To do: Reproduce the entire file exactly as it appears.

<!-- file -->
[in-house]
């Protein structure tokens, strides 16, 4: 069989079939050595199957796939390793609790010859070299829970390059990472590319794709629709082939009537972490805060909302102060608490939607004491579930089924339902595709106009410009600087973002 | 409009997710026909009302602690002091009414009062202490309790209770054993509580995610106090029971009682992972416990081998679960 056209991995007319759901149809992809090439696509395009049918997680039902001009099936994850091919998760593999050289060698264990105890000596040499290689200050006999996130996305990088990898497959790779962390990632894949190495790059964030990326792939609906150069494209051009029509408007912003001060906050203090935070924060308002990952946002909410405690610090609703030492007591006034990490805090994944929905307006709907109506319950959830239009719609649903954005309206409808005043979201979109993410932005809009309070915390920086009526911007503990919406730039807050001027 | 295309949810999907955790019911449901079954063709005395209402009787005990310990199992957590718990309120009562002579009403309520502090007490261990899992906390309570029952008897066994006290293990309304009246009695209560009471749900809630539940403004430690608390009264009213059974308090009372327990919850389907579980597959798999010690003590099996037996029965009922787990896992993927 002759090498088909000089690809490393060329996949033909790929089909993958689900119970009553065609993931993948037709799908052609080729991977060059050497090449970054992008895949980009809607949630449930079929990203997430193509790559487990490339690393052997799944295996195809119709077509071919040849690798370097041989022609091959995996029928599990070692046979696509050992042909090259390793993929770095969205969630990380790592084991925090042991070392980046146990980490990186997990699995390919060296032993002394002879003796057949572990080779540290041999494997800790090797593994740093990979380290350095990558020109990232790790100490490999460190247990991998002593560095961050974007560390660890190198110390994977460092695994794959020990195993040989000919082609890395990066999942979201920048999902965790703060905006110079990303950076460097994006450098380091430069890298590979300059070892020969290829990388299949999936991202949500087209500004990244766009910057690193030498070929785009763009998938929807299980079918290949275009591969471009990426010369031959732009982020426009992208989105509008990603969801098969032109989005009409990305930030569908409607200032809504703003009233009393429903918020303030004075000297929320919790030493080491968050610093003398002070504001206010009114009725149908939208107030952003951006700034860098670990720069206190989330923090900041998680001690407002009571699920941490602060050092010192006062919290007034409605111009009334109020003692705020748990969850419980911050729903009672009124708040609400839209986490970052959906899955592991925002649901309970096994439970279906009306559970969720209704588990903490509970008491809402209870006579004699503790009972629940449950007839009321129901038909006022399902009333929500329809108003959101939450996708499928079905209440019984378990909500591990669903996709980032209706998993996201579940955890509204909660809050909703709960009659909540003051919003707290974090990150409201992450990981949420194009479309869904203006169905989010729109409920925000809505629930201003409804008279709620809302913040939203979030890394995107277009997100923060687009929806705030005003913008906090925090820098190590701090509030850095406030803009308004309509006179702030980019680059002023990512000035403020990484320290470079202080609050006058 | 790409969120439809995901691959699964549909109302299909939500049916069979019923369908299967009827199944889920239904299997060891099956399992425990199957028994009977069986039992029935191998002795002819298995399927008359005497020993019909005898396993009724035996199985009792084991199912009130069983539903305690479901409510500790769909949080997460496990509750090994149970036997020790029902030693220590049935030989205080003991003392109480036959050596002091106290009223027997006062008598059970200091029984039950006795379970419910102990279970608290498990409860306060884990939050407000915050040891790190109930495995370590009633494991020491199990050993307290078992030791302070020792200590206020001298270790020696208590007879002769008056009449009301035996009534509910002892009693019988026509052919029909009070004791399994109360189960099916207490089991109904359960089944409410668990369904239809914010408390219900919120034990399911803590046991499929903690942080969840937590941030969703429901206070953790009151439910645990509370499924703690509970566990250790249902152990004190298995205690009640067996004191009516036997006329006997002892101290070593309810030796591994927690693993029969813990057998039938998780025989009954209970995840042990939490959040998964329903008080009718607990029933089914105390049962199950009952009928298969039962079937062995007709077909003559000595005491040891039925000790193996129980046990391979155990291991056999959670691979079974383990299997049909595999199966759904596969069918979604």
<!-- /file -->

[in-house]
């Protein structure tokens, strides 16, 4: 069989079939050595199957796939390793609790010859070299829970390059990472590319794709629709082939009537972490805060909302102060608490939607004491579930089924339902595709106009410009600087973002 | 409009997710026909009302602690002091009414009062202490309790209770054993509580995610106090029971009682992972416990081998679960 056209991995007319759901149809992809090439696509395009049918997680039902001009099936994850091919998760593999050289060698264990105890000596040499290689200050006999996130996305990088990898497959790779962390990632894949190495790059964030990326792939609906150069494209051009029509408007912003001060906050203090935070924060308002990952946002909410405690610090609703030492007591006034990490805090994944929905307006709907109506319950959830239009719609649903954005309206409808005043979201979109993410932005809009309070915390920086009526911007503990919406730039807050001027 | 295309949810999907955790019911449901079954063709005395209402009787005990310990199992957590718990309120009562002579009403309520502090007490261990899992906390309570029952008897066994006290293990309304009246009695209560009471749900809630539940403004430690608390009264009213059974308090009372327990919850389907579980597959798999010690003590099996037996029965009922787990896992993927 002759090498088909000089690809490393060329996949033909790929089909993958689900119970009553065609993931993948037709799908052609080729991977060059050497090449970054992008895949980009809607949630449930079929990203997430193509790559487990490339690393052997799944295996195809119709077509071919040849690798370097041989022609091959995996029928599990070692046979696509050992042909090259390793993929770095969205969630990380790592084991925090042991070392980046146990980490990186997990699995390919060296032993002394002879003796057949572990080779540290041999494997800790090797593994740093990979380290350095990558020109990232790790100490490999460190247990991998002593560095961050974007560390660890190198110390994977460092695994794959020990195993040989000919082609890395990066999942979201920048999902965790703060905006110079990303950076460097994006450098380091430069890298590979300059070892020969290829990388299949999936991202949500087209500004990244766009910057690193030498070929785009763009998938929807299980079918290949275009591969471009990426010369031959732009982020426009992208989105509008990603969801098969032109989005009409990305930030569908409607200032809504703003009233009393429903918020303030004075000297929320919790030493080491968050610093003398002070504001206010009114009725149908939208107030952003951006700034860098670990720069206190989330923090900041998680001690407002009571699920941490602060050092010192006062919290007034409605111009009334109020003692705020748990969850419980911050729903009672009124708040609400839209986490970052959906899955592991925002649901309970096994439970279906009306559970969720209704588990903490509970008491809402209870006579004699503790009972629940449950007839009321129901038909006022399902009333929500329809108003959101939450996708499928079905209440019984378990909500591990669903996709980032209706998993996201579940955890509204909660809050909703709960009659909540003051919003707290974090990150409201992450990981949420194009479309869904203006169905989010729109409920925000809505629930201003409804008279709620809302913040939203979030890394995107277009997100923060687009929806705030005003913008906090925090820098190590701090509030850095406030803009308004309509006179702030980019680059002023990512000035403020990484320290470079202080609050006058 | 790409969120439809995901691959699964549909109302299909939500049916069979019923369908299967009827199944889920239904299997060891099956399992425990199957028994009977069986039992029935191998002795002819298995399927008359005497020993019909005898396993009724035996199985009792084991199912009130069983539903305690479901409510500790769909949080997460496990509750090994149970036997020790029902030693220590049935030989205080003991003392109480036959050596002091106290009223027997006062008598059970200091029984039950006795379970419910102990279970608290498990409860306060884990939050407000915050040891790190109930495995370590009633494991020491199990050993307290078992030791302070020792200590206020001298270790020696208590007879002769008056009449009301035996009534509910002892009693019988026509052919029909009070004791399994109360189960099916207490089991109904359960089944409410668990369904239809914010408390219900919120034990399911803590046991499929903690942080969840937590941030969703429901206070953790009151439910645990509370499924703690509970566990250790249902152990004190298995205690009640067996004191009516036997006329006997002892101290070593309810030796591994927690693993029969813990057998039938998780025989009954209970995840042990939490959040998964329903008080009718607990029933089914105390049962199950009952009928298969039962079937062995007709077909003559000595005491040891039925000790193996129980046990391979155990291991056999959670691979079974383990299997049909595999199966759904596969069918979604």